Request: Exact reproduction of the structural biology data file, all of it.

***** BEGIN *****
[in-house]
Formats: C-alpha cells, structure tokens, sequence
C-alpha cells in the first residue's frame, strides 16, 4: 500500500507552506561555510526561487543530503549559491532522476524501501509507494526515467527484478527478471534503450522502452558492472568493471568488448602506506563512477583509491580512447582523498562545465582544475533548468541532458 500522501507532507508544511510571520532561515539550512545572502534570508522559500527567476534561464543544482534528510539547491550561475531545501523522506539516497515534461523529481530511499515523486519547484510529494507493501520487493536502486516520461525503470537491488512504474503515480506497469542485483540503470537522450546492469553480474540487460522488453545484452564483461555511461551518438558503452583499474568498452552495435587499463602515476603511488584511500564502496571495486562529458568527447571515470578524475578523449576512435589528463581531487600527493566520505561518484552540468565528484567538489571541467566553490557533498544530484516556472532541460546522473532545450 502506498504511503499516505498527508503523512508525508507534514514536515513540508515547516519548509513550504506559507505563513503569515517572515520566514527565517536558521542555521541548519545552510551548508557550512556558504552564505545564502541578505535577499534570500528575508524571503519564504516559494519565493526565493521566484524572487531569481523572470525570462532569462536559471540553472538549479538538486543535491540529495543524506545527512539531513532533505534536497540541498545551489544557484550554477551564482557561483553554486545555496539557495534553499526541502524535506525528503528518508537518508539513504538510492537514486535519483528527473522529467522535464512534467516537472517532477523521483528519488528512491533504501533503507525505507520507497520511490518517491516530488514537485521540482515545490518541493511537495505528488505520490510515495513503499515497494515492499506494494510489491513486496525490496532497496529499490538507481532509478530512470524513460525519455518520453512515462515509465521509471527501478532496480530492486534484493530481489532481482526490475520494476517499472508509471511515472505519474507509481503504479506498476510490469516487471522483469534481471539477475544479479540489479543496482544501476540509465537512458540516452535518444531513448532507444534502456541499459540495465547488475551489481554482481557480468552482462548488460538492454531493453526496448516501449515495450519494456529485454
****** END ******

[in-house]
Formats: C-alpha cells, structure tokens, sequence
C-alpha cells in the first residue's frame, strides 16, 4: 500500500507552506561555510526561487543530503549559491532522476524501501509507494526515467527484478527478471534503450522502452558492472568493471568488448602506506563512477583509491580512447582523498562545465582544475533548468541532458 500522501507532507508544511510571520532561515539550512545572502534570508522559500527567476534561464543544482534528510539547491550561475531545501523522506539516497515534461523529481530511499515523486519547484510529494507493501520487493536502486516520461525503470537491488512504474503515480506497469542485483540503470537522450546492469553480474540487460522488453545484452564483461555511461551518438558503452583499474568498452552495435587499463602515476603511488584511500564502496571495486562529458568527447571515470578524475578523449576512435589528463581531487600527493566520505561518484552540468565528484567538489571541467566553490557533498544530484516556472532541460546522473532545450 502506498504511503499516505498527508503523512508525508507534514514536515513540508515547516519548509513550504506559507505563513503569515517572515520566514527565517536558521542555521541548519545552510551548508557550512556558504552564505545564502541578505535577499534570500528575508524571503519564504516559494519565493526565493521566484524572487531569481523572470525570462532569462536559471540553472538549479538538486543535491540529495543524506545527512539531513532533505534536497540541498545551489544557484550554477551564482557561483553554486545555496539557495534553499526541502524535506525528503528518508537518508539513504538510492537514486535519483528527473522529467522535464512534467516537472517532477523521483528519488528512491533504501533503507525505507520507497520511490518517491516530488514537485521540482515545490518541493511537495505528488505520490510515495513503499515497494515492499506494494510489491513486496525490496532497496529499490538507481532509478530512470524513460525519455518520453512515462515509465521509471527501478532496480530492486534484493530481489532481482526490475520494476517499472508509471511515472505519474507509481503504479506498476510490469516487471522483469534481471539477475544479479540489479543496482544501476540509465537512458540516452535518444531513448532507444534502456541499459540495465547488475551489481554482481557480468552482462548488460538492454531493453526496448516501449515495450519494456529485454